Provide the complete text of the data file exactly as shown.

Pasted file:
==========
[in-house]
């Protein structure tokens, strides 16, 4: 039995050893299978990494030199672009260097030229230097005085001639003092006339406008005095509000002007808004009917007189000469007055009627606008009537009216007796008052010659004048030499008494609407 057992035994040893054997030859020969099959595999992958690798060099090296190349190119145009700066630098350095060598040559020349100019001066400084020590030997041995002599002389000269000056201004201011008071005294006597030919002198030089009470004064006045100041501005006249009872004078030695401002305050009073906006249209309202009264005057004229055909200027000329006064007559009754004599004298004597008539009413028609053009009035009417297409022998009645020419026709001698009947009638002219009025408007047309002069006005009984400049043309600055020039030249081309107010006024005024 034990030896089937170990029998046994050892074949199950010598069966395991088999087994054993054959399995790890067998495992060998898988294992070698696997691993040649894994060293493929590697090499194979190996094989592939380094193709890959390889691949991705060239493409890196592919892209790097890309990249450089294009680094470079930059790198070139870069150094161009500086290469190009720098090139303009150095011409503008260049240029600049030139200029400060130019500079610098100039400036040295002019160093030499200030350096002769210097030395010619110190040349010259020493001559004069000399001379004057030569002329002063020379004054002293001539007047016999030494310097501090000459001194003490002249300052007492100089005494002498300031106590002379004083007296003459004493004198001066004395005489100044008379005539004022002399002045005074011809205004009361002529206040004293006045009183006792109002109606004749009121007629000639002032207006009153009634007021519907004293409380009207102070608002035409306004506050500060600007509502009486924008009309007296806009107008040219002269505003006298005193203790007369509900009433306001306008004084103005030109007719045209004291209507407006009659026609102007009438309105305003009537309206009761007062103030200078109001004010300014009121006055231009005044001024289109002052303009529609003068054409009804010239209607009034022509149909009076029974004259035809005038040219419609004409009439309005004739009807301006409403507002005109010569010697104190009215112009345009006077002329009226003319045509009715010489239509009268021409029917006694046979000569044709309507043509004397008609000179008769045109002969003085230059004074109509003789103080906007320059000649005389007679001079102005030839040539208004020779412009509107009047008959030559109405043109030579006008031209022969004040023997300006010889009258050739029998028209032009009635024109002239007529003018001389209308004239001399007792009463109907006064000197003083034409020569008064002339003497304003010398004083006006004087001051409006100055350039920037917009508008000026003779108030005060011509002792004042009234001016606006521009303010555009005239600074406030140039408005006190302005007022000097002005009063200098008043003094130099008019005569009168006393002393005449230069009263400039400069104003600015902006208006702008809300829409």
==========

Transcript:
[in-house]
């Protein structure tokens, strides 16, 4: 039995050893299978990494030199672009260097030229230097005085001639003092006339406008005095509000002007808004009917007189000469007055009627606008009537009216007796008052010659004048030499008494609407 057992035994040893054997030859020969099959595999992958690798060099090296190349190119145009700066630098350095060598040559020349100019001066400084020590030997041995002599002389000269000056201004201011008071005294006597030919002198030089009470004064006045100041501005006249009872004078030695401002305050009073906006249209309202009264005057004229055909200027000329006064007559009754004599004298004597008539009413028609053009009035009417297409022998009645020419026709001698009947009638002219009025408007047309002069006005009984400049043309600055020039030249081309107010006024005024 034990030896089937170990029998046994050892074949199950010598069966395991088999087994054993054959399995790890067998495992060998898988294992070698696997691993040649894994060293493929590697090499194979190996094989592939380094193709890959390889691949991705060239493409890196592919892209790097890309990249450089294009680094470079930059790198070139870069150094161009500086290469190009720098090139303009150095011409503008260049240029600049030139200029400060130019500079610098100039400036040295002019160093030499200030350096002769210097030395010619110190040349010259020493001559004069000399001379004057030569002329002063020379004054002293001539007047016999030494310097501090000459001194003490002249300052007492100089005494002498300031106590002379004083007296003459004493004198001066004395005489100044008379005539004022002399002045005074011809205004009361002529206040004293006045009183006792109002109606004749009121007629000639002032207006009153009634007021519907004293409380009207102070608002035409306004506050500060600007509502009486924008009309007296806009107008040219002269505003006298005193203790007369509900009433306001306008004084103005030109007719045209004291209507407006009659026609102007009438309105305003009537309206009761007062103030200078109001004010300014009121006055231009005044001024289109002052303009529609003068054409009804010239209607009034022509149909009076029974004259035809005038040219419609004409009439309005004739009807301006409403507002005109010569010697104190009215112009345009006077002329009226003319045509009715010489239509009268021409029917006694046979000569044709309507043509004397008609000179008769045109002969003085230059004074109509003789103080906007320059000649005389007679001079102005030839040539208004020779412009509107009047008959030559109405043109030579006008031209022969004040023997300006010889009258050739029998028209032009009635024109002239007529003018001389209308004239001399007792009463109907006064000197003083034409020569008064002339003497304003010398004083006006004087001051409006100055350039920037917009508008000026003779108030005060011509002792004042009234001016606006521009303010555009005239600074406030140039408005006190302005007022000097002005009063200098008043003094130099008019005569009168006393002393005449230069009263400039400069104003600015902006208006702008809300829409």